Personally think if they are going to shut a game down for good they should be forced to release the code and allow emulators to run. The emulators should not be allowed to collect any money off the game at all. So in the end they would have to foot the bill to run the servers without expecting compensation. Donations for that would be something that would have to be looked at.

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memitim

I’m guessing the emu folks know they can’t sell ships and will make all ships freely available to everyone

Guess again my friend, guess again.

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Castagere Shaikura

PWE waits till the last minute to shut a game down. All the Cryptic made games will run for a long long time. It’s those big spender players that guarantee STO will be running till the end of time. It makes way to much money for PWE. Emulators can be fun but not all of them will have a player base like COH Homecoming. Earth & Beyond has had an emulator for years and the most they have had online at the same time is maybe 120 players. But those 120 players are real fans and donate a lot of money to keep it running.

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Schmidt.Capela

IMHO, they should:

– Release either working server code or the full spec on how the game communicates with the server, allowing the community to take over. Also all serverside data required for a player-run server. Ideally this data should be held by a third party under instructions to release it some time after the MMO shuts down, so it’s released even if the studio goes under.

– Either keep distributing/selling the game client (with a big red label that it’s for historical purposes only, not supported anymore in any shape or way) or relicense the client so it can be shared, allowing new players interested in the shut down MMO to start playing on a rogue server without resorting to piracy.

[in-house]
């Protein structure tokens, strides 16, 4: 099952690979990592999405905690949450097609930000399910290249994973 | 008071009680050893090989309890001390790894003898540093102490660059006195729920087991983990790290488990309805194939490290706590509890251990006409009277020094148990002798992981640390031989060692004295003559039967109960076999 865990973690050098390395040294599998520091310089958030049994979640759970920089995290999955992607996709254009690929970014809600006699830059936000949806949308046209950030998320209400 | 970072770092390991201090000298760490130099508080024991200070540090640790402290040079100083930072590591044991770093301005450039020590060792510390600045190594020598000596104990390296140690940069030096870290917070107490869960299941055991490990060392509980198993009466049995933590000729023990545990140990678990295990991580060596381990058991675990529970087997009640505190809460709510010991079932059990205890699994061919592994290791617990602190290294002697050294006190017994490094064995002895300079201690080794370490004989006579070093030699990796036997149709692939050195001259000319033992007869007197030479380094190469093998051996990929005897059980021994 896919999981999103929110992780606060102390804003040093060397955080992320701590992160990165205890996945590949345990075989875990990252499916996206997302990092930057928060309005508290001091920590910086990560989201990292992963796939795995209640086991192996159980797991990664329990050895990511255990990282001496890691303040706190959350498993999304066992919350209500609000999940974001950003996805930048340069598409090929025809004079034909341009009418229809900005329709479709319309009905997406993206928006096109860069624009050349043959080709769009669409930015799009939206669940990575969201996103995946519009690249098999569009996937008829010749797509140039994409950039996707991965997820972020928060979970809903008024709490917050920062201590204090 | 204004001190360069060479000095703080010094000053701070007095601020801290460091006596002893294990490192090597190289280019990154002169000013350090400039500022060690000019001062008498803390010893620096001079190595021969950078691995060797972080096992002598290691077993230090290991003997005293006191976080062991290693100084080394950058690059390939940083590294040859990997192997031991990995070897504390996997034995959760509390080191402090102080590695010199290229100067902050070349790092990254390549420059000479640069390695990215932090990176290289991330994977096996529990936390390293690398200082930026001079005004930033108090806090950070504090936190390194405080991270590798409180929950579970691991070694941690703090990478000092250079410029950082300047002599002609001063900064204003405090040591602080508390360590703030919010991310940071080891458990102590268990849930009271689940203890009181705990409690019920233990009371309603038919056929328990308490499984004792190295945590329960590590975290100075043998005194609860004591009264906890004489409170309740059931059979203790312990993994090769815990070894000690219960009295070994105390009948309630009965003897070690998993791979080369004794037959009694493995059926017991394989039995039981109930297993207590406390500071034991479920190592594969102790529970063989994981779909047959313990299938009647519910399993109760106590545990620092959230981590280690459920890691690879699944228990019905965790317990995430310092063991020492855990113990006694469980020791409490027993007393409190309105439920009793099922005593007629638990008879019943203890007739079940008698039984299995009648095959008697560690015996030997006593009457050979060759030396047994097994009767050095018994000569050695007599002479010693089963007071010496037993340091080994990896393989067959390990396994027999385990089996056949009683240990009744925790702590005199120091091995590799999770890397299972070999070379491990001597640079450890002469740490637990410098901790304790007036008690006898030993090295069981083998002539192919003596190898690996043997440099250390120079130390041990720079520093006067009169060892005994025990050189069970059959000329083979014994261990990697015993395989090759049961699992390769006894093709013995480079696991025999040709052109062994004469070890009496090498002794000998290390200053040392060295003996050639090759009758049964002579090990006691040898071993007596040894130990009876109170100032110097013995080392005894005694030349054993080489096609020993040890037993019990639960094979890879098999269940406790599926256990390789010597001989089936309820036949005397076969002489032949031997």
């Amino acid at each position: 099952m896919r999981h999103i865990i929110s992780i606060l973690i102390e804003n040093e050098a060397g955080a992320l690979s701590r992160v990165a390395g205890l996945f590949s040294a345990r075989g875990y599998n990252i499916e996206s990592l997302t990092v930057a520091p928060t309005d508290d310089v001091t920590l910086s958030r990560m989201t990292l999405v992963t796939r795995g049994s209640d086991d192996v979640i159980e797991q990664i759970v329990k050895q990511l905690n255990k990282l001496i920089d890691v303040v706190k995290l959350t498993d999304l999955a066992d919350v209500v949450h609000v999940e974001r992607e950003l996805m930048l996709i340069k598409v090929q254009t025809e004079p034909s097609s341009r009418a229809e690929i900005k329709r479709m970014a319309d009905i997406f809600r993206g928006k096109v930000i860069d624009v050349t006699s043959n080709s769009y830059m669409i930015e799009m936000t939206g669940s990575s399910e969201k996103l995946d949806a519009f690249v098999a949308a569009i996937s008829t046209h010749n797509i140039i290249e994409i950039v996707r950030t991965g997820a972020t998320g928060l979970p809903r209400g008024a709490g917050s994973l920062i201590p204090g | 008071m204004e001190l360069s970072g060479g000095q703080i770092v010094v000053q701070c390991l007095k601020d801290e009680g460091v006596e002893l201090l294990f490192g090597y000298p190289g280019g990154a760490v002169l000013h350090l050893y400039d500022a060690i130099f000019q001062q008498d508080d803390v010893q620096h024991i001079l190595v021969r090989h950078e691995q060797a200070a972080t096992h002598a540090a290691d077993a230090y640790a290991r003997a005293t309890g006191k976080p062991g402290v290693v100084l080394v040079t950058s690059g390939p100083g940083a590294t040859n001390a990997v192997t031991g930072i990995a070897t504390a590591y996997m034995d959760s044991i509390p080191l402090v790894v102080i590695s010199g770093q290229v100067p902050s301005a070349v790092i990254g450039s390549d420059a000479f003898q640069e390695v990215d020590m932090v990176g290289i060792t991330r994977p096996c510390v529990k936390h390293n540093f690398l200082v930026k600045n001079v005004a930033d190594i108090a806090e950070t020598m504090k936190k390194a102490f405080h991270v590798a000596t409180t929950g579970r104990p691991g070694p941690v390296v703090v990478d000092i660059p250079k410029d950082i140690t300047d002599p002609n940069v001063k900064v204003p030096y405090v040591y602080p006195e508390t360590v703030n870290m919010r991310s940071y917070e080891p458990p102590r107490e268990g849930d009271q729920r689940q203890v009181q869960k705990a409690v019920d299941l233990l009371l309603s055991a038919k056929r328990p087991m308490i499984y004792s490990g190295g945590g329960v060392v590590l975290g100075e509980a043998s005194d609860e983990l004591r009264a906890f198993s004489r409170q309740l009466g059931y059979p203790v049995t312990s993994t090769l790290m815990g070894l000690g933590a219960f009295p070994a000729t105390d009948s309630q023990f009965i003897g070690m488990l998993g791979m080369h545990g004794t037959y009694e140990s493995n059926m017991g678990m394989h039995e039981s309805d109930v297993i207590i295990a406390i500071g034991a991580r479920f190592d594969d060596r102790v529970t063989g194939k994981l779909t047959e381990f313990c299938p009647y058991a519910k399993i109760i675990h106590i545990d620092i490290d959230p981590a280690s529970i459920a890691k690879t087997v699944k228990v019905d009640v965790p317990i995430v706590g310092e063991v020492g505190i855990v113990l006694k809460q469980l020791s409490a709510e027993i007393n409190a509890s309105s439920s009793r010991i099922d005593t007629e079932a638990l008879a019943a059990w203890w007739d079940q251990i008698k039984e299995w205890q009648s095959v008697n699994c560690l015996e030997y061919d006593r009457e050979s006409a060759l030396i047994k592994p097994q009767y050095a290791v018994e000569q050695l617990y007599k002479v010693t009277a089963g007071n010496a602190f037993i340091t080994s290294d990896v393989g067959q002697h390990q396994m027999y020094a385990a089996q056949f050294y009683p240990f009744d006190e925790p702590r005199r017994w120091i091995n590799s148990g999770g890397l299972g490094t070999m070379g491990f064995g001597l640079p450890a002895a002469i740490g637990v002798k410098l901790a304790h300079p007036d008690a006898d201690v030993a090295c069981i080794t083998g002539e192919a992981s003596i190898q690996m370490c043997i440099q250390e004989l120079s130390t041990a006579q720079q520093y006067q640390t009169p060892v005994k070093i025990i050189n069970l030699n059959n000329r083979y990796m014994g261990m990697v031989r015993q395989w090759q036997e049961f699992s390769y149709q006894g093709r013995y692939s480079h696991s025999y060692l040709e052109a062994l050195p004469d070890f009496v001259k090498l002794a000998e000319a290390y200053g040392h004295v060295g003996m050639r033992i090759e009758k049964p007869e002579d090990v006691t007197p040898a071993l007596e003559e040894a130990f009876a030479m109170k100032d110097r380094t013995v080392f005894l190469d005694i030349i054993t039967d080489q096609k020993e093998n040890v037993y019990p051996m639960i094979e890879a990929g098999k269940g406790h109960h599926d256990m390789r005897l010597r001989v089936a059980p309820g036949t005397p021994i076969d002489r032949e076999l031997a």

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Dug From The Earth

This overall concept goes to show two important things:

1. For now, until better regulations/laws are in place, stop spending money on virtual items unless you realize and are ok knowing that you only have them as long as the game exists. This is why subscription models still make more sense because you are paying only for time, and once you have used that time, you dont “own” it anymore. Its used up.

2. Laws need to be introduced that require game companies to release their grip on an mmo’s server files if the company chooses to no longer offer a way for customers to access what they have paid for.

For way too long now customers have been getting screwed over for every mmo they have paid money for, or spent money on, that decides “We arent making enough millions on this game, time to shut it down”. As much as some media outlets like to label some games, games are NOT amusement parks. You are rarely ever just paying to “get into” the park. Many games require you to buy a box copy. Many other heavily lean on you to pay one time fees to unlock other elements to make the game more playable as well. Imagine an amusement park that made you pay a set fee to unlock each ride AFTER already paying the ridiculously high priced entry fee.

This “lets not talk about it”, unspoken element of complete lack of commitment on the company’s part that is selling you the game has gone on for way to long now. Why should MMO’s be allowed to get away with this? Single player games are forced to live up to the responsibility of supporting their games, and insuring that they are playable even if the company decides to move on to a completely new game. Last I checked you can still play the original Tomb Raider 1 game despite them being on version 10 of the game series or something. The company releasing Tomb Raider 2 doesnt “shut down” the ability to play Tomb Raider 1.

Look at virtual music services where you buy songs and albums. They have to give you the ability to download your collection, for the very reason of “What if they shut down?”. Legally, they have to give you access to the product you paid for, and not hold it hostage if the company decides they no longer want to pay to keep the streaming servers up and running. Again, MMO gaming should be held to the same standards.

If the systems out there held gaming companies to the same standards, we might actually see some companies be a bit more dedicated to keeping their game up and running, if they really didnt want to have to release their server files out into the wild.

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Malcolm Swoboda

Ideally?

Maintenance mode lasts for as long as the code can be reliably enough managed and there is even a tiny profit and the one developer assigned to it isn’t too occupied.

And then, or otherwise, put the code out with clear legal stipulations about it. At the very least it should encourage word of mouth of something that might get invested into again.

I’d rather a RIFT private/rogue server by now, or at least good news on strides towards it. I’d rather Secret World be put in maintenance by now, instead of largely getting infrequent updates that only pile on grind.